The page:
It’s easy to lose track of conversations on social media if you’re not keeping up with the colloquialisms of the day. For better or worse, internet slangs are a huge part of everyday conversations and we have a lot of lazy typers to thank for it.
Internet slangs go in and out of fashion depending on their virality and the platform you’re on. Back in the day, these texting slangs were limited to the casual ‘AFK’s, ‘TTYL’s, and ‘LOL’s. But, as new social media platforms emerge, so do slangs peculiar to it.
On TikTok, if you’ve ever come across the acronym ONG and wondered what it meant, you’re not alone. What does it really mean and how to use it in context? Here’s everything you need to know.
What does ONG mean on TikTok?
Deceptively similar to ‘OMG’ (Oh my god!), ONG can be dismissed as nothing more than a typo by those who’re not in the loop. But regular TikTok users know that ONG exists on its own and has a specific meaning.
ONG, or ‘On God‘ is a common internet slang that’s gone viral lately on TikTok. Consider it the shorthand for “I swear to God”, used specifically to show approval or to emphasize a statement.
i’m really the first hs graduate in my family and will be the first college grad as well, feeling like THE woman of the world ong😭
— onlycoloredsallowed (@halimacccc) June 15, 2021
If you see someone use ONG, you can be sure that that person is trying to emphasize a point or being honest.
ONG can also be thought to mean something else entirely. For instance, in situations when something is out of your control, one can say it’s not on them, but rather “On God” – that it’s God’s responsibility. But this is not the usage that you’d find on TikTok or other social media platforms, or only very rarely.
How to use ONG on TikTok?
Abbreviated slangs have a tendency of being overused, especially when they’re in vogue. Though it is only natural to use new words to express ourselves better, there is nothing worse than using something confidently but falsely.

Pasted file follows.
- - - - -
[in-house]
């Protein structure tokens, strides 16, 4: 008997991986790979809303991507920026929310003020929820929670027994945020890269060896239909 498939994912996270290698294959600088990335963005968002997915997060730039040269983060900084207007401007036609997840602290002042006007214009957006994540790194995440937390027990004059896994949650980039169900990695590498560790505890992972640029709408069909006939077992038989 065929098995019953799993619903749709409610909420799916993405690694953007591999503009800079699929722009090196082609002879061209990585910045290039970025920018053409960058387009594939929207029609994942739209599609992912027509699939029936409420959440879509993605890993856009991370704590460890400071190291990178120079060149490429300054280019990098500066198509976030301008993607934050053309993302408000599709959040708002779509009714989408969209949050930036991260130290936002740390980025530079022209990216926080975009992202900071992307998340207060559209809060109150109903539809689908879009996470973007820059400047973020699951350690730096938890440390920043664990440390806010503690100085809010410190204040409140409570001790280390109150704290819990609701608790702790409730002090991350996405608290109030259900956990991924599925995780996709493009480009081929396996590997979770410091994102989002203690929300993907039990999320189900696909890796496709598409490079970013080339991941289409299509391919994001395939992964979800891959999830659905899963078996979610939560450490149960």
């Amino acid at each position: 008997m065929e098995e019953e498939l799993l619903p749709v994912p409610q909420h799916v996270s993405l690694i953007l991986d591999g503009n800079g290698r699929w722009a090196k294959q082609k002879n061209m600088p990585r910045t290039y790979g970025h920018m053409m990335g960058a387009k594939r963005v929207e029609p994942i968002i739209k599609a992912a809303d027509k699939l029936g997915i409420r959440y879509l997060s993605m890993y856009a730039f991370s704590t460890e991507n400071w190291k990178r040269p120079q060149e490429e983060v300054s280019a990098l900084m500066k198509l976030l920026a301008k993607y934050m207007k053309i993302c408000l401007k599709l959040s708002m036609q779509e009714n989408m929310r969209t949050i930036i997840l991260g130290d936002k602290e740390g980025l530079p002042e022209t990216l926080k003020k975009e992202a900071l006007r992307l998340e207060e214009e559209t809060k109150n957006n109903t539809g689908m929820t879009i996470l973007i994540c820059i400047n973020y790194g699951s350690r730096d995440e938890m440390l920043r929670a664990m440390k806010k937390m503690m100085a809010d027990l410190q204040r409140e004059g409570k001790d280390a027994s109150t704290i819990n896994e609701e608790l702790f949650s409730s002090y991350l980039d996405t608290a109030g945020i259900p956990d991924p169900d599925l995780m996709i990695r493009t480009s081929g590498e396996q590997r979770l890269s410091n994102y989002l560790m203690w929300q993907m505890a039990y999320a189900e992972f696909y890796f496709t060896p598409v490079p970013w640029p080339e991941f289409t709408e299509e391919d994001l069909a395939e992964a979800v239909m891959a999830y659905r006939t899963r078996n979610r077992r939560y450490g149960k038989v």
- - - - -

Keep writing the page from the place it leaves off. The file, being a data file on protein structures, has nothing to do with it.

When using ONG, think of it as replacing “I swear to God” in a sentence. Anytime you’re in a situation that warrants an assertion or agreement on your part, or undeniable honesty, simply add “ONG” at the end of your sentence.
For instance, when I say – “The only reason I attend weddings is to eat free ice cream, ONG” – you can be sure I really like ice cream.
Not Bc u a “ hoe “ #foryou #fyp elfMagicAct #male #friends #like #ong #lmao #foryourpage #4u #parati
5 TikTok slangs similar to ONG
Just as ONG has been making the rounds in our collective lexicon, there are a few other TikTok slangs that you should know about to stay on top of the conversation and avoid uninformed responses. Let’s look at a few of them and what they mean.
Short for “fixing to“, Finna is one of those slang words that’s managed to ease its way into daily conversations, both offline and online. Though not of a social media origin, you will see people using “finna” on online platforms frequently, especially when they’re ‘fixing to’ do something particular.
Example: “I’m finna sleep all day today, it’s Sunday after all!”
Not to be mistaken with a gambling wager, ‘Bet’ is used frequently in response to a challenge. Think of it as replacing “just wait and watch” or “you’ll see” in a sentence. Here’s an example:
“There’s no way you’ll convince her to go out with you.”
If you were to ask someone what ASL meant a decade ago, they’ll say it’s what you type when asking someone for their “Age, Sex, and Location”, mostly on Omegle.
But those days are long gone, and the once borderline creepy acronym now means something entirely different on TikTok. Standing in for “as hell“, ASL is an intensifier that you’ll see people use when emphasizing a point.
Example: Jackson guitars are dope asl!
#4: No Cap
This one is quite basic, in that “No Cap” is just standing in for “no lie“. It’s not really an abbreviation to assist lazy typers for it’s just replacing a three-letter word with another one. Nevertheless, it’s still slang that’s well assimilated in the social media lexicon.
Example: “Tell me the whole story again, and no caps.”
Short for “outfit“, Fit is commonly used when referring to the clothes that someone is wearing.
Example: “I’ve got my fit ready for the day. Where’s yours?”
Owing to their ease of usage, slangs have a knack for proliferating through social media platforms with relative ease. The origin of many of these slangs can be tied to social media platforms themselves, while others are made popular through them.
Being aware of the slang that others are using in online conversations won’t just save your skin but also keep you hip. Just make sure you limit the use of slang on social media platforms or when chatting with friends on messenger apps. Don’t let it spill over to your professional life.